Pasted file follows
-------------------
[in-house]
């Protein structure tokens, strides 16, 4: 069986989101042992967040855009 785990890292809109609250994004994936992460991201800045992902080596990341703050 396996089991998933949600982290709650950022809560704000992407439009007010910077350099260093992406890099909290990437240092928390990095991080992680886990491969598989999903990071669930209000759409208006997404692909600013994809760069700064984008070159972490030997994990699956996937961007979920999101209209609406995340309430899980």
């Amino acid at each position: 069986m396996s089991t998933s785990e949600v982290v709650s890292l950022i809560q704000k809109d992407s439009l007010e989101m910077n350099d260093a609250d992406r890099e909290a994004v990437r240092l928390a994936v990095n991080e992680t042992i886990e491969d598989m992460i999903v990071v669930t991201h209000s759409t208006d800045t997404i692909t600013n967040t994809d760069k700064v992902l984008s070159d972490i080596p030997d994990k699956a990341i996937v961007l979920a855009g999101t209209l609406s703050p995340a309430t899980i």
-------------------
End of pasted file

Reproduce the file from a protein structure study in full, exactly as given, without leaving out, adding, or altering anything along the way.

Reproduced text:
[in-house]
């Protein structure tokens, strides 16, 4: 069986989101042992967040855009 785990890292809109609250994004994936992460991201800045992902080596990341703050 396996089991998933949600982290709650950022809560704000992407439009007010910077350099260093992406890099909290990437240092928390990095991080992680886990491969598989999903990071669930209000759409208006997404692909600013994809760069700064984008070159972490030997994990699956996937961007979920999101209209609406995340309430899980």
């Amino acid at each position: 069986m396996s089991t998933s785990e949600v982290v709650s890292l950022i809560q704000k809109d992407s439009l007010e989101m910077n350099d260093a609250d992406r890099e909290a994004v990437r240092l928390a994936v990095n991080e992680t042992i886990e491969d598989m992460i999903v990071v669930t991201h209000s759409t208006d800045t997404i692909t600013n967040t994809d760069k700064v992902l984008s070159d972490i080596p030997d994990k699956a990341i996937v961007l979920a855009g999101t209209l609406s703050p995340a309430t899980i």